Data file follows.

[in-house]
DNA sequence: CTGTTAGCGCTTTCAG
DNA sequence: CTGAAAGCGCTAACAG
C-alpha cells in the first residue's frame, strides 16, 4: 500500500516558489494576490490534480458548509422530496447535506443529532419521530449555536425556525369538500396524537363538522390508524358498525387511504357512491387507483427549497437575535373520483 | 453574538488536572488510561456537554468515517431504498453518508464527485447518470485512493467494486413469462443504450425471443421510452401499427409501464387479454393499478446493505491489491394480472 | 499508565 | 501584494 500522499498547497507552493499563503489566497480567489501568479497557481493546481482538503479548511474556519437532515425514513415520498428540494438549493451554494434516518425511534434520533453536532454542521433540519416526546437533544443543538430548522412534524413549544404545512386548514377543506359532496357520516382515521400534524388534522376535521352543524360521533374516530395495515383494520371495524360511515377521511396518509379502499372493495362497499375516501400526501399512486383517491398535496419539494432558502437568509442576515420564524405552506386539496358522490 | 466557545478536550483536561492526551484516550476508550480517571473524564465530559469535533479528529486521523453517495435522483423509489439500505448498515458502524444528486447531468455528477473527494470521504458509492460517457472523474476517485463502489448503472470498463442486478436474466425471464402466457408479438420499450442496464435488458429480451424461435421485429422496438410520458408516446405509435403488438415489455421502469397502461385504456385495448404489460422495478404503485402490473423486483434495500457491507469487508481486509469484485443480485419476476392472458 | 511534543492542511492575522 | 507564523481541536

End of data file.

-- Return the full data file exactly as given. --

[in-house]
DNA sequence: CTGTTAGCGCTTTCAG
DNA sequence: CTGAAAGCGCTAACAG
C-alpha cells in the first residue's frame, strides 16, 4: 500500500516558489494576490490534480458548509422530496447535506443529532419521530449555536425556525369538500396524537363538522390508524358498525387511504357512491387507483427549497437575535373520483 | 453574538488536572488510561456537554468515517431504498453518508464527485447518470485512493467494486413469462443504450425471443421510452401499427409501464387479454393499478446493505491489491394480472 | 499508565 | 501584494 500522499498547497507552493499563503489566497480567489501568479497557481493546481482538503479548511474556519437532515425514513415520498428540494438549493451554494434516518425511534434520533453536532454542521433540519416526546437533544443543538430548522412534524413549544404545512386548514377543506359532496357520516382515521400534524388534522376535521352543524360521533374516530395495515383494520371495524360511515377521511396518509379502499372493495362497499375516501400526501399512486383517491398535496419539494432558502437568509442576515420564524405552506386539496358522490 | 466557545478536550483536561492526551484516550476508550480517571473524564465530559469535533479528529486521523453517495435522483423509489439500505448498515458502524444528486447531468455528477473527494470521504458509492460517457472523474476517485463502489448503472470498463442486478436474466425471464402466457408479438420499450442496464435488458429480451424461435421485429422496438410520458408516446405509435403488438415489455421502469397502461385504456385495448404489460422495478404503485402490473423486483434495500457491507469487508481486509469484485443480485419476476392472458 | 511534543492542511492575522 | 507564523481541536